Across New Mexico, ticks threaten the health of dogs. Because harmful tick-borne diseases are on the rise, it’s important to know the facts about ticks and the diseases they spread and how to combat them.

Rhipicephalus sanguineus Life Series Photograph. Centers for Disease Control and Prevention. All life stages of the brown dog tick with partially and fully engorged adult females. 

Prevalence and Types of Ticks

Tick prevalence, along with the diseases they transmit, is rising in New Mexico and all over the world. At the time of writing, the Companion Animal Parasite Council forecasts risk of canine tick-borne disease (TBD) in New Mexico as high¹. Although the CAPC lists no state as low risk, New Mexico’s risk is higher than many others. This is a growing problem. 

A study published earlier this year² designed to assess climate change’s effect on the brown dog tick’s movement notes an increase in certain areas in the Americas. It also predicts that habitat suitability will continue to increase over the next several decades.

Another research study³ shows that even short-term heat waves may be enough for rapid increases in spreading TBD. Considering these models, all this means more ticks and more disease will continue to show up in more areas of New Mexico and across the country. 

Various types of tick species populate the country. The most common in New Mexico and in the United States is the Rhipicephalus sanguineus—the brown dog tick. Other ticks found in New Mexico include the black-legged tick (deer tick) and the lone star tick. All have potential to carry and transmit dangerous disease.

Environment and Life Stages of Ticks

Ticks live in wooded and grassy areas including cool areas around yards and homes. They can live and hang out anywhere vegetation (including leaf litter) is present, typically in shaded areas. They hitch rides on hosts on whom they attach and feed before dropping off. Because of their size and stealth, ticks can feed on and infect dogs and fall off all without detection. 

Most ticks have a 4-stage life: egg, larva, nymph, and adult⁴. During each of the larva, nymph, and adult stages ticks attach to a host to feed. Most often, though not always, ticks choose a new host for each life stage, generously spreading disease. Once the adult female tick drops off its host, it rests and lays its eggs, which begins a new cycle. It can take as little as 3 hours for a tick to transmit disease once attached⁴.

Tick-Borne Diseases

Ticks can transmit several diseases to dogs, including those caused by various bacteria such as Lyme disease, Rocky Mountain spotted fever, Babesia, Ehrlichiosis, and Anaplasmosis.  

Unchecked, TBDs can cause kidney and heart damage, neurological issues, joint inflammation, lameness, and death. 

Symptoms of TBD can vary by stage. Most are non-specific to TBDs and may include:

  • vomiting
  • diarrhea
  • lethargy/malaise
  • shifting from one leg to another
  • lameness
  • decreased or lack of appetite 
  • reluctance to move 
  • enlarged lymph nodes 
  • bruising 
  • discharge from nose or eyes 

Symptoms of TBDs can show up months after infection. In some cases, dogs with TBDs present no symptoms.  

Treatment and Prevention of Tick-borne Disease

Properly removing ticks is necessary to reduce the chances of leaving tick parts in the skin and causing infection of the feed site. Use tweezers to grip the tick, without crushing or twisting it, as close to the skin as possible and carefully pull it straight out. If you don’t feel confident you can pull it out correctly, seek veterinary assistance immediately. If you find a tick (even if you remove it) or notice any symptoms that could indicate a TBD, make an appointment for disease screening. This is the best way for earliest detection and treatment.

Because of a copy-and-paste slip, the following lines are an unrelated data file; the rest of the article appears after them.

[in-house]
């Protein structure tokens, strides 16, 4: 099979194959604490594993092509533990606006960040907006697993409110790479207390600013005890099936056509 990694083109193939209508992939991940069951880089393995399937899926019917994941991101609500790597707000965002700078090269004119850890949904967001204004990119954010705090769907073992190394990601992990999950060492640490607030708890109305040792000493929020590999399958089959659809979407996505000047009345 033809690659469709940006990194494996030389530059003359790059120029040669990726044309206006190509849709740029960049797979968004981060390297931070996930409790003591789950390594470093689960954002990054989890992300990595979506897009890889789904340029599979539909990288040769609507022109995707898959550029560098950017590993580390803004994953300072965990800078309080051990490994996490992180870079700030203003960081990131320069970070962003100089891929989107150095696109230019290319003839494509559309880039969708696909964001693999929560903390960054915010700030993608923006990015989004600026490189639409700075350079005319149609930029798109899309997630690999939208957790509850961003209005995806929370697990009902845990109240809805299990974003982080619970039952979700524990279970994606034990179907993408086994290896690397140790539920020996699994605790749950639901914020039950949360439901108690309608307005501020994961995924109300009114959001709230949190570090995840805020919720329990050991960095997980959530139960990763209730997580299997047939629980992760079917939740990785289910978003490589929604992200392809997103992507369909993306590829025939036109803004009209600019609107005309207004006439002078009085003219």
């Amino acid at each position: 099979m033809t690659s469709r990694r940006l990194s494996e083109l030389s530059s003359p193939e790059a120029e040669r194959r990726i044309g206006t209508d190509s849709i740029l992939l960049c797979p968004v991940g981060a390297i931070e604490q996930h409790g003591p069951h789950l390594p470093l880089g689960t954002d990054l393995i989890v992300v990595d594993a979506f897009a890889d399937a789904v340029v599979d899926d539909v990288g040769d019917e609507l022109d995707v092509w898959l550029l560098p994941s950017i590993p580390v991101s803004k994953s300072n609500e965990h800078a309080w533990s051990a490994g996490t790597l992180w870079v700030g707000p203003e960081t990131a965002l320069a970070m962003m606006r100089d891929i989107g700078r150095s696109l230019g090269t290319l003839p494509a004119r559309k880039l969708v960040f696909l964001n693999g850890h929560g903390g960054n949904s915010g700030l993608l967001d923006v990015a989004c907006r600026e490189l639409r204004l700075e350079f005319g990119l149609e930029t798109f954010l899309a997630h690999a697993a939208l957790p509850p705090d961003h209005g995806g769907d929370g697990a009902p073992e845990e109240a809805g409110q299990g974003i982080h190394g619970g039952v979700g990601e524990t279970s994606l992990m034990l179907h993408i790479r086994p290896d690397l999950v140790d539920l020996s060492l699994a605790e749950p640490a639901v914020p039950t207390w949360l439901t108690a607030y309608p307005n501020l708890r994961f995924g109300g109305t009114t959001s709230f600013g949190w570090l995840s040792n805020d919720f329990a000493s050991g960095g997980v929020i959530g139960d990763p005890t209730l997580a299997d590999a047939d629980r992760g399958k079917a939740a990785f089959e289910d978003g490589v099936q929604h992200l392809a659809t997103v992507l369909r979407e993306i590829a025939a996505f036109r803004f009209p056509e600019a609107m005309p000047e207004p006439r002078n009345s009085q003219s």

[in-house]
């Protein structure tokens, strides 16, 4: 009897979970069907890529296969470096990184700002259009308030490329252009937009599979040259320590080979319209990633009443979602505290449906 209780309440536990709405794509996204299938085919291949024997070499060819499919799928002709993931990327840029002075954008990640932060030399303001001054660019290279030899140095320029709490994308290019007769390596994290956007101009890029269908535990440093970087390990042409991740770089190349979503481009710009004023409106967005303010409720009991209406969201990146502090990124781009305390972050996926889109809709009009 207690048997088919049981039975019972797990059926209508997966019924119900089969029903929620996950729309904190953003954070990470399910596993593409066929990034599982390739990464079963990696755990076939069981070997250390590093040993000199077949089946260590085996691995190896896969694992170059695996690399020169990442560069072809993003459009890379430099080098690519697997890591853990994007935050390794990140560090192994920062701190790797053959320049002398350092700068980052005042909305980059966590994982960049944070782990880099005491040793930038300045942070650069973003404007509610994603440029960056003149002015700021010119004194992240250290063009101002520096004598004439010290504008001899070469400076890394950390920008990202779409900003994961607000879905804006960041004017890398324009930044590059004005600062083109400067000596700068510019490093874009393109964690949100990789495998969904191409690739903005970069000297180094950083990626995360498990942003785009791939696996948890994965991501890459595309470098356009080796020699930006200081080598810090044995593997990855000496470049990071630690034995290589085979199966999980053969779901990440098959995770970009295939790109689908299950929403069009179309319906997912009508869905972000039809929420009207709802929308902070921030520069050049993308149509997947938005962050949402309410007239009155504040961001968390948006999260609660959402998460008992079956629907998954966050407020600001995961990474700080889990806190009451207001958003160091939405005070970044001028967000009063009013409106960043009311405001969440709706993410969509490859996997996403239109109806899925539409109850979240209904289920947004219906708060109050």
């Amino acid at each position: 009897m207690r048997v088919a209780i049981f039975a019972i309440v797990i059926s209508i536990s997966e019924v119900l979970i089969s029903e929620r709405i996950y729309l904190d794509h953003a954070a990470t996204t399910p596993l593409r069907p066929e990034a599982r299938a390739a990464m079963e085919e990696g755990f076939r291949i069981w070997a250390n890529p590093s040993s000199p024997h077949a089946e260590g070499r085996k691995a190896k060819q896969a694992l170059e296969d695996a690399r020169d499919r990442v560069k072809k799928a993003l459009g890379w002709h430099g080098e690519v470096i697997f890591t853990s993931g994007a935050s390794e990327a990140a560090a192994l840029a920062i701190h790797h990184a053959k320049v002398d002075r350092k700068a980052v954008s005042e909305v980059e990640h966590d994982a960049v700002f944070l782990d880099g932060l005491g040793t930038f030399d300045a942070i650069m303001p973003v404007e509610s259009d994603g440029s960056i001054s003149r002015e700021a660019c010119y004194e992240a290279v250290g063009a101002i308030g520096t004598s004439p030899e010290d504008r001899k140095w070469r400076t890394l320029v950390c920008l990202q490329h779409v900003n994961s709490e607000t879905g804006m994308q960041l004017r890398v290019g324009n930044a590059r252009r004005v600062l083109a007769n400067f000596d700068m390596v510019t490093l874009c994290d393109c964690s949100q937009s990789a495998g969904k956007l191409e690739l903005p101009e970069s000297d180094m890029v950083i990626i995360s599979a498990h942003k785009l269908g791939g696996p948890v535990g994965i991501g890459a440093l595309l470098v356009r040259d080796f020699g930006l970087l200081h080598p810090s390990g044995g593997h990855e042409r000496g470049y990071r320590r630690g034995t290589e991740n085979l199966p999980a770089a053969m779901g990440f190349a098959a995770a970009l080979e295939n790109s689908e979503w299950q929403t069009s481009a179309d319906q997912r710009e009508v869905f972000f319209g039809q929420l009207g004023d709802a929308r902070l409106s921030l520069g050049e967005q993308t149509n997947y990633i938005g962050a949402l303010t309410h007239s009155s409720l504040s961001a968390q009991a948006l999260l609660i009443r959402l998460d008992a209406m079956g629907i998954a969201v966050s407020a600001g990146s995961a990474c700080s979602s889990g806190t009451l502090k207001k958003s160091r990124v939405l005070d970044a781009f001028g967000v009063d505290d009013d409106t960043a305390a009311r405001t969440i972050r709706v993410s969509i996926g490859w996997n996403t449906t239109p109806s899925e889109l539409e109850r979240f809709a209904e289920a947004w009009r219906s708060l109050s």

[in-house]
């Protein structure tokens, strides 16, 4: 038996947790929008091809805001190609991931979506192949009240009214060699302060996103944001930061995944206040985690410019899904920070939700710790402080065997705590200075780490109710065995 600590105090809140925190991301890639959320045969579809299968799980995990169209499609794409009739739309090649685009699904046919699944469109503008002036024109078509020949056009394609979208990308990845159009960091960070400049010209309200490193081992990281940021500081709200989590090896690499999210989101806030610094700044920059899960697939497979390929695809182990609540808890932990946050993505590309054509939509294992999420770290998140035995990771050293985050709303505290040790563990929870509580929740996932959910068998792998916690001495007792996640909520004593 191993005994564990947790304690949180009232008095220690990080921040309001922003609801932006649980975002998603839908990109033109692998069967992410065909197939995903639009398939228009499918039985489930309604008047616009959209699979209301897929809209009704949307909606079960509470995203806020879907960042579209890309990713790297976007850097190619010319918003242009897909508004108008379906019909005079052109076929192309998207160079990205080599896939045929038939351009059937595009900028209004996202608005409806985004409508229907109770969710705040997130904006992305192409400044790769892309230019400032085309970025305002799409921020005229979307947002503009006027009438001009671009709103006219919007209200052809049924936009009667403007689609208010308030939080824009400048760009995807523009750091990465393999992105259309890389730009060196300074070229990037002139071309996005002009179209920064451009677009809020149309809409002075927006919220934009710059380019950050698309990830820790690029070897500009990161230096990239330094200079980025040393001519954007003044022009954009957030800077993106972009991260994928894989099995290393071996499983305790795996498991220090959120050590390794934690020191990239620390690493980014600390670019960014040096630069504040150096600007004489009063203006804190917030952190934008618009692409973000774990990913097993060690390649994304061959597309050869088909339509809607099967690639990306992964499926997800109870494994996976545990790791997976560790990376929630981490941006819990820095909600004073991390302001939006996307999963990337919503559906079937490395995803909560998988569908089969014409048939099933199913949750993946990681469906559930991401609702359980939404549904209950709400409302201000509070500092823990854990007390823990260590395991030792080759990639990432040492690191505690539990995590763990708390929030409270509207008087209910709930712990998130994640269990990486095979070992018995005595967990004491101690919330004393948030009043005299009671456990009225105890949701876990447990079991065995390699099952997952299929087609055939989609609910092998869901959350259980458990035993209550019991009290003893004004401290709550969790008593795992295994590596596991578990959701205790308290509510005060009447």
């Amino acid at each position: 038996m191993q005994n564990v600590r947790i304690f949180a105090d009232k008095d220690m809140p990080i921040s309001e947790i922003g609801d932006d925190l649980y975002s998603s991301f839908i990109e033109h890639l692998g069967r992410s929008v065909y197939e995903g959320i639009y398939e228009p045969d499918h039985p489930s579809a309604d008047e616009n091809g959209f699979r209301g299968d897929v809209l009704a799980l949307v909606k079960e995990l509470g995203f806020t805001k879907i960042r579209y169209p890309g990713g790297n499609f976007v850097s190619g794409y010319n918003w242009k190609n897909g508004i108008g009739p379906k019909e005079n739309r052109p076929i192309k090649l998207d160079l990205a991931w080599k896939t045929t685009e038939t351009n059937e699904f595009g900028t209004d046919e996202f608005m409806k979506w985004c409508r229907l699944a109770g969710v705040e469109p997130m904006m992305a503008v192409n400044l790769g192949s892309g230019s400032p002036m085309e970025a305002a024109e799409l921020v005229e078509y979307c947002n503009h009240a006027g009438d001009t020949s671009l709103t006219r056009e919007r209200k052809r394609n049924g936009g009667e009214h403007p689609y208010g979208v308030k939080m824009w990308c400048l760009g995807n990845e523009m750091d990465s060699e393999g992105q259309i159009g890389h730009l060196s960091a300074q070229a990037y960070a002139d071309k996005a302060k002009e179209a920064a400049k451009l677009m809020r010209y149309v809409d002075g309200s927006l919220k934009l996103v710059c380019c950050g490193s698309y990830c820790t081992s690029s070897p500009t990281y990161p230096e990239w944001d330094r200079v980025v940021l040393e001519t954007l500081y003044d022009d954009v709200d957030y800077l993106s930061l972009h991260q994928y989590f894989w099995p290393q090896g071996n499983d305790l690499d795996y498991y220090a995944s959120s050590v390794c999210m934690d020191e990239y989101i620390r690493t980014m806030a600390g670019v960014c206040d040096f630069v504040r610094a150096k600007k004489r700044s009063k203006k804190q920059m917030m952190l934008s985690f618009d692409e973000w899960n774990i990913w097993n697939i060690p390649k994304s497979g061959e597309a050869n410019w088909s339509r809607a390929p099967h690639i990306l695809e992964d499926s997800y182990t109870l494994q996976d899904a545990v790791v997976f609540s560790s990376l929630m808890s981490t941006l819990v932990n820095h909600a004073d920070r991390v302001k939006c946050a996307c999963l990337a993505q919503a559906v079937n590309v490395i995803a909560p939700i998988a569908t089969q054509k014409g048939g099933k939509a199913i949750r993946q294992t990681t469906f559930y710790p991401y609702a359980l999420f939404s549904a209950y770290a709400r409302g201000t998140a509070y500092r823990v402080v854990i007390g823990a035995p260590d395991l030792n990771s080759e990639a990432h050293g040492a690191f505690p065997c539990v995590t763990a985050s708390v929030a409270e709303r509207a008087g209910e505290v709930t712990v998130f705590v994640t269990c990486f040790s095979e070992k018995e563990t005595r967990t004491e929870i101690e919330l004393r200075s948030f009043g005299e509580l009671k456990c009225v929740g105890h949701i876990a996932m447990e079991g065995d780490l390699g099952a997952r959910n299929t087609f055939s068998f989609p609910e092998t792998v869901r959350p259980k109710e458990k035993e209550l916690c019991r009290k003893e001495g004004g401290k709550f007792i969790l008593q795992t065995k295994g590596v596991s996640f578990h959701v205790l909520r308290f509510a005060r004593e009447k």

Treatment for dogs that test positive for a TBD often include antibiotics, as most of the diseases transmitted are bacteria caused. Depending on the severity of the disease, dogs may also require supportive care including pain medications, anti-inflammatories, and intravenous fluids. 

Avoiding tick bites is the best way to reduce the risk of TBDs. This means protecting dogs throughout the year with appropriate flea and tick preventatives. 

A note about fleas: 

Fleas are also an issue in New Mexico. These tiny creatures are more than springy annoyances. Like ticks, fleas can spread harmful disease to pets such as dermatitis, Bartonella henselae (known as cat scratch disease), and tapeworms. Fleas can infest pets and won’t stop there. An infested home can take months to clear⁵

With the increase in tick prevalence resulting in more habitable environments, the risk of disease also increases. Because of their size and behavior patterns, detection is difficult and often comes too late (if at all) to prevent infection. The damaging, serious nature of tick-borne diseases in dogs calls for an effective preventative. Give us a call or email us to talk about the best preventative options for your pet.   

  1. Council CAP. Forecast landing. Pet Disease Alerts. Published August 4, 2021.
  2. Pérez MS, Arroyo TPF, Venegas-Barrera CS, et al. Predicting the Impact of Climate Change on the Distribution of Rhipicephalus sanguineus in the Americas. Sustainability. 2023;15(5):4557. doi:10.3390/su15054557
  3. Backus L, Pérez A, Foley JE. Effect of Temperature on Host Preference in Two Lineages of the Brown Dog Tick, Rhipicephalus sanguineus. American Journal of Tropical Medicine and Hygiene. 2021;104(6):2305-2311. doi:10.4269/ajtmh.20-1376
  4. Dantas-Torres F, Otranto D. Rhipicephalus sanguineus (Brown dog tick). Trends in Parasitology. 2022;38(11):993-994. doi:10.1016/
  5. Getting rid of fleas | CDC. Centers for Disease Control and Prevention. Published August 13, 2020.

Photo: Rhipicephalus sanguineus Life Series Photograph. Centers for Disease Control and Prevention. 

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